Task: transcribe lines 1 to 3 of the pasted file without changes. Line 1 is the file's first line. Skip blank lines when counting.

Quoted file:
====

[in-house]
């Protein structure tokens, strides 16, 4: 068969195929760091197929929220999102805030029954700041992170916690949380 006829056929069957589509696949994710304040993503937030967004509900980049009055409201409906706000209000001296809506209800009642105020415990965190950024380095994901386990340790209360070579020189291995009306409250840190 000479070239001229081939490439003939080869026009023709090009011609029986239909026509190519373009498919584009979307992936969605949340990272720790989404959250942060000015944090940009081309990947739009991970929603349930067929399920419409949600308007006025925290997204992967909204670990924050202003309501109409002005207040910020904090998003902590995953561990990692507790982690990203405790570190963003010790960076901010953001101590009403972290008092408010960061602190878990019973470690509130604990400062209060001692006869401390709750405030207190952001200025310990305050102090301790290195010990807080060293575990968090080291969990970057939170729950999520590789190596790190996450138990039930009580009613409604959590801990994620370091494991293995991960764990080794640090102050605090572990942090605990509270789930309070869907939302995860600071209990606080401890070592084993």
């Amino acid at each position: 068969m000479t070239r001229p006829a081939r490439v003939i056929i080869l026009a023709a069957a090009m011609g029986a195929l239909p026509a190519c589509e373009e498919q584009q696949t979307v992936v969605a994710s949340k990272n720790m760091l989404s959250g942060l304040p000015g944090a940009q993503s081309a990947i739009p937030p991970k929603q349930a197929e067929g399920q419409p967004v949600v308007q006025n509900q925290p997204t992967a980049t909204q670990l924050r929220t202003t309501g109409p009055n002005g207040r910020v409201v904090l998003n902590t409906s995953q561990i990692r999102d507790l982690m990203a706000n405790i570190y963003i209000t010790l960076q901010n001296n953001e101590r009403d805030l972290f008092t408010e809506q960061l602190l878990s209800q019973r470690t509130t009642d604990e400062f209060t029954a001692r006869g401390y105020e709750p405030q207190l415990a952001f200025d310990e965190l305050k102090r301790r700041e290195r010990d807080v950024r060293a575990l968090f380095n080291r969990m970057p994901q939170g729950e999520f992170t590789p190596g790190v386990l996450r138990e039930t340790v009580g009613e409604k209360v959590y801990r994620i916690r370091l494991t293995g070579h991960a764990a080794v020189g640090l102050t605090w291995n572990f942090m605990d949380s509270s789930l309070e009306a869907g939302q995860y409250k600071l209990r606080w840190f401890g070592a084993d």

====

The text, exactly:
[in-house]
């Protein structure tokens, strides 16, 4: 068969195929760091197929929220999102805030029954700041992170916690949380 006829056929069957589509696949994710304040993503937030967004509900980049009055409201409906706000209000001296809506209800009642105020415990965190950024380095994901386990340790209360070579020189291995009306409250840190 000479070239001229081939490439003939080869026009023709090009011609029986239909026509190519373009498919584009979307992936969605949340990272720790989404959250942060000015944090940009081309990947739009991970929603349930067929399920419409949600308007006025925290997204992967909204670990924050202003309501109409002005207040910020904090998003902590995953561990990692507790982690990203405790570190963003010790960076901010953001101590009403972290008092408010960061602190878990019973470690509130604990400062209060001692006869401390709750405030207190952001200025310990305050102090301790290195010990807080060293575990968090080291969990970057939170729950999520590789190596790190996450138990039930009580009613409604959590801990994620370091494991293995991960764990080794640090102050605090572990942090605990509270789930309070869907939302995860600071209990606080401890070592084993």
């Amino acid at each position: 068969m000479t070239r001229p006829a081939r490439v003939i056929i080869l026009a023709a069957a090009m011609g029986a195929l239909p026509a190519c589509e373009e498919q584009q696949t979307v992936v969605a994710s949340k990272n720790m760091l989404s959250g942060l304040p000015g944090a940009q993503s081309a990947i739009p937030p991970k929603q349930a197929e067929g399920q419409p967004v949600v308007q006025n509900q925290p997204t992967a980049t909204q670990l924050r929220t202003t309501g109409p009055n002005g207040r910020v409201v904090l998003n902590t409906s995953q561990i990692r999102d507790l982690m990203a706000n405790i570190y963003i209000t010790l960076q901010n001296n953001e101590r009403d805030l972290f008092t408010e809506q960061l602190l878990s209800q019973r470690t509130t009642d604990e400062f209060t029954a001692r006869g401390y105020e709750p405030q207190l415990a952001f200025d310990e965190l305050k102090r301790r700041e290195r010990d807080v950024r060293a575990l968090f380095n080291r969990m970057p994901q939170g729950e999520f992170t590789p190596g790190v386990l996450r138990e039930t340790v009580g009613e409604k209360v959590y801990r994620i916690r370091l494991t293995g070579h991960a764990a080794v020189g640090l102050t605090w291995n572990f942090m605990d949380s509270s789930l309070e009306a869907g939302q995860y409250k600071l209990r606080w840190f401890g070592a084993d």